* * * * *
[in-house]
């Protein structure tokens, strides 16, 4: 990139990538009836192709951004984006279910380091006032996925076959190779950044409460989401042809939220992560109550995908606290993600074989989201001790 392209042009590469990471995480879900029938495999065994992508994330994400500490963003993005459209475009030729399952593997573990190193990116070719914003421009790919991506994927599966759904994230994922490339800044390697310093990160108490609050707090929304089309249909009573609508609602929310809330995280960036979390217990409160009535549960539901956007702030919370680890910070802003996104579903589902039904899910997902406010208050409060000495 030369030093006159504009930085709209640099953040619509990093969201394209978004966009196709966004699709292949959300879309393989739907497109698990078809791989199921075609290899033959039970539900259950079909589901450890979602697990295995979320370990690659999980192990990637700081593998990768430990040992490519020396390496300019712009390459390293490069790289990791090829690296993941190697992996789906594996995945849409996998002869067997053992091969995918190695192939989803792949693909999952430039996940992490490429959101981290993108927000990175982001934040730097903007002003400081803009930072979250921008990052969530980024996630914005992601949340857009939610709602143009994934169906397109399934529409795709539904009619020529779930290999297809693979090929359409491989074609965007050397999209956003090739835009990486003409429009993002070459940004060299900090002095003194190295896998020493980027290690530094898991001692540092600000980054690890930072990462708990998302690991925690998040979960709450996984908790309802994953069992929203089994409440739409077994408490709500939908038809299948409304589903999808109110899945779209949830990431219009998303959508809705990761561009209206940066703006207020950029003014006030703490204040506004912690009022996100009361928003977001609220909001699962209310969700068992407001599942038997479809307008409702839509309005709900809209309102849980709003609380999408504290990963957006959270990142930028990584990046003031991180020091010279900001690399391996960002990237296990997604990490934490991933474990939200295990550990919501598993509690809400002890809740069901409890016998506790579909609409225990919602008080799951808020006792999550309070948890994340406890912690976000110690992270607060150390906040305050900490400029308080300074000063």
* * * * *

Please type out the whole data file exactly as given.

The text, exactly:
[in-house]
């Protein structure tokens, strides 16, 4: 990139990538009836192709951004984006279910380091006032996925076959190779950044409460989401042809939220992560109550995908606290993600074989989201001790 392209042009590469990471995480879900029938495999065994992508994330994400500490963003993005459209475009030729399952593997573990190193990116070719914003421009790919991506994927599966759904994230994922490339800044390697310093990160108490609050707090929304089309249909009573609508609602929310809330995280960036979390217990409160009535549960539901956007702030919370680890910070802003996104579903589902039904899910997902406010208050409060000495 030369030093006159504009930085709209640099953040619509990093969201394209978004966009196709966004699709292949959300879309393989739907497109698990078809791989199921075609290899033959039970539900259950079909589901450890979602697990295995979320370990690659999980192990990637700081593998990768430990040992490519020396390496300019712009390459390293490069790289990791090829690296993941190697992996789906594996995945849409996998002869067997053992091969995918190695192939989803792949693909999952430039996940992490490429959101981290993108927000990175982001934040730097903007002003400081803009930072979250921008990052969530980024996630914005992601949340857009939610709602143009994934169906397109399934529409795709539904009619020529779930290999297809693979090929359409491989074609965007050397999209956003090739835009990486003409429009993002070459940004060299900090002095003194190295896998020493980027290690530094898991001692540092600000980054690890930072990462708990998302690991925690998040979960709450996984908790309802994953069992929203089994409440739409077994408490709500939908038809299948409304589903999808109110899945779209949830990431219009998303959508809705990761561009209206940066703006207020950029003014006030703490204040506004912690009022996100009361928003977001609220909001699962209310969700068992407001599942038997479809307008409702839509309005709900809209309102849980709003609380999408504290990963957006959270990142930028990584990046003031991180020091010279900001690399391996960002990237296990997604990490934490991933474990939200295990550990919501598993509690809400002890809740069901409890016998506790579909609409225990919602008080799951808020006792999550309070948890994340406890912690976000110690992270607060150390906040305050900490400029308080300074000063």